But I shouldn't spoil the insanity of this book. I want to just talk about the beginning for now. After introducing us to Annamaria, Koontz goes on to introduce us to Tim:

From behind Annamaria and beyond a window, Tim watched solemnly. Crowding close to him on the left and right, paws on the windowsill, gazing out at me, were our two dogs, a golden retriever named Raphael and a white German shepherd named Boo. Only nine years old, Tim had been with us for over one month, after we rescued him from an estate called Roseland, in the sleepy town of Montecito. I've written about that ordeal in a previous volume of these memoirs. We were his only family now. Because of his unique history, we would soon need to fabricate an identity into which he could grow in the years to come.
My life is as odd as my name.
Tim waved at me. I waved at Tim.

You should wave at Tim too. You're not going to see him again for ~330 pages. In a book which is 335 pages long. Even then, his only other mention is going to be:

Half an hour after dawn, I woke and found that we were cruising the street on which I lived, for the time being, with Annamaria and Tim, the boy we had rescued from the creepy estate named Roseland, in Montecito.

Yeah. Tim was added to Odd's little "family" in the last book in this series, and apparently the author wants to keep the little guy around. He just can't figure out how to make the character actually be relevant. That means Koontz has to remind us Tim is still there at the beginning and end of this book, but he doesn't know what to have Tim do other than just watch solemnly. And wave.

So if you ever read this book, just remember, Tim is from a creepy estate named Roseland, in Montecito. He's watching you. And waving.

And who knows, maybe he'll be important in the next book.* In the meantime, I want to say I hate this book for continuing the stupid myth:

Just before stepping out of the house, I had asked the boy if he wanted to accompany me. But with a benign smile, Annamaria had said that neither Xerxes nor Leonidas had invited small children to accompany them to Thermopylae.
In 480 B.C., three hundred Spartans under the command of Leonidas had for a while held at bay two hundred thousand Persian under Xerxes in the battle of Thermopylae, before being slaughtered. I failed to see the similarity between my modest shopping expedition and one of the fiercest military engagements in history.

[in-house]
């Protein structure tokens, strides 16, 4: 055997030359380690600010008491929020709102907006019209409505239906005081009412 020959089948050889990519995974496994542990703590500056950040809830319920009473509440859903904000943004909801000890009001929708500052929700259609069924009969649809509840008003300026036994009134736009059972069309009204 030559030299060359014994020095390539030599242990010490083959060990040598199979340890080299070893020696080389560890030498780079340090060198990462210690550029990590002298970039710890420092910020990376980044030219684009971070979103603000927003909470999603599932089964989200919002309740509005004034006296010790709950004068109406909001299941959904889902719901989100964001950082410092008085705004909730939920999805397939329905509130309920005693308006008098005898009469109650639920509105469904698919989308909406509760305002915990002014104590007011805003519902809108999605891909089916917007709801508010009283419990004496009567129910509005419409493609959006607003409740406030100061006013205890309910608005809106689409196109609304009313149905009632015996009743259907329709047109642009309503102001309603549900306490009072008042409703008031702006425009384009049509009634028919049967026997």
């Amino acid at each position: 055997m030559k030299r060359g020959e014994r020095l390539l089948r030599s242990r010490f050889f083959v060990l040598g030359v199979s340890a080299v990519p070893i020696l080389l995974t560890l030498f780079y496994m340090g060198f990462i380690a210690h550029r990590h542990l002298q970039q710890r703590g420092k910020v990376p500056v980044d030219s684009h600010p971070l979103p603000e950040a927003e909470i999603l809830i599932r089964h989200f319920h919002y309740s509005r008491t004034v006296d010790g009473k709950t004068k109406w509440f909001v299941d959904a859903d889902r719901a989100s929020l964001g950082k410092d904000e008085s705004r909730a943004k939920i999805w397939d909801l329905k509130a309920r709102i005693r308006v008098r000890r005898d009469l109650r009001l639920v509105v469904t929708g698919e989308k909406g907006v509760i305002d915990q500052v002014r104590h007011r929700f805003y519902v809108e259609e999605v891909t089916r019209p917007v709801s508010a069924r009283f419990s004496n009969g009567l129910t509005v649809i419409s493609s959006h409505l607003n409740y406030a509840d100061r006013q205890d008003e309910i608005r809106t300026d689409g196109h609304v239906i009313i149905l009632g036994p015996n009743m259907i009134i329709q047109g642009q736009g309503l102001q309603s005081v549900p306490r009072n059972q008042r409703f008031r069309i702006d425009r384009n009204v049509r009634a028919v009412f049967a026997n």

The number of Persian troops at this battle is uncertain. Some ancient texts claimed the Persians brought over five million men with them, while some modern scholars argue there were fewer than a hundred thousand Persians.

Similarly, the number of troops on the Spartan side are uncertain. All historians agree there were far more than 300 men on the Spartan side, but there were many allied soldiers who stood alongside those 300. Historians generally estimate there were about 7,000 people under Leonidas's command, 1,500 of whom stood and died in the final battle.

That is 6,700 men who weren't Spartans, 1,200 of whom died, that this book just sweeps under the rug. I know the book is just continuing a long pattern of romanticization of the Battle of Thermopylae that is present in literature, movies and popular knowledge, but I still hate it, and I will still criticize Dean Koontz for it.

(And no, I'm not forgiving mistakes by saying these are books written by Odd Thomas, a human, and humans make mistakes. That's a lazy excuse given solely to excuse laziness. Especially since Koontz uses Odd to shove his personal views on pop culture down his readers throat on a regular basis.)

Anyway, we should be able to get back on track. The introductions are over, and we should be able to get back on track. Before I do though, I have to point out we've actually been introduced to one more important character than you realize. I haven't left out any important text. You've read all the text about that character there's been. Go back and read the paragraph introducing Tim. You'll see a phrase mentioning "a white German shepherd named Boo." Nearly 280 pages later in the book, Boo becomes hugely important when Odd thinks, and this will obviously spoil some things:

As I turned to lead them from the room, a snow-white German-shepherd mix passed through the closed door. My ghost dog, Boo, had once been the companion of the monks at St. Bartholomew's Abbey, and he had been with me since I left that place less than three month's earlier.

I can't figure out why "German-shepherd" is hyphenated this time but not the first time, but... yeah. Dean Koontz mentions Boo in passing as just a "white" dog a couple pages into the book then doesn't mention him again for ~280 pages. Then suddenly, Boo shows up and we find out he's a ghost. And then he's hugely vital for the resolution of the book, with Odd only being able to save the day because of him.

Poor Tim. They both get introduced in the same sentence, but Boo gets to run through a den of evil to heroically save the lives of 17 children. And be petted as a reward!

Tim gets wave. And watch. Solemnly. For an entire book.

Because he's from a creepy estate named Roseland, in Montecito.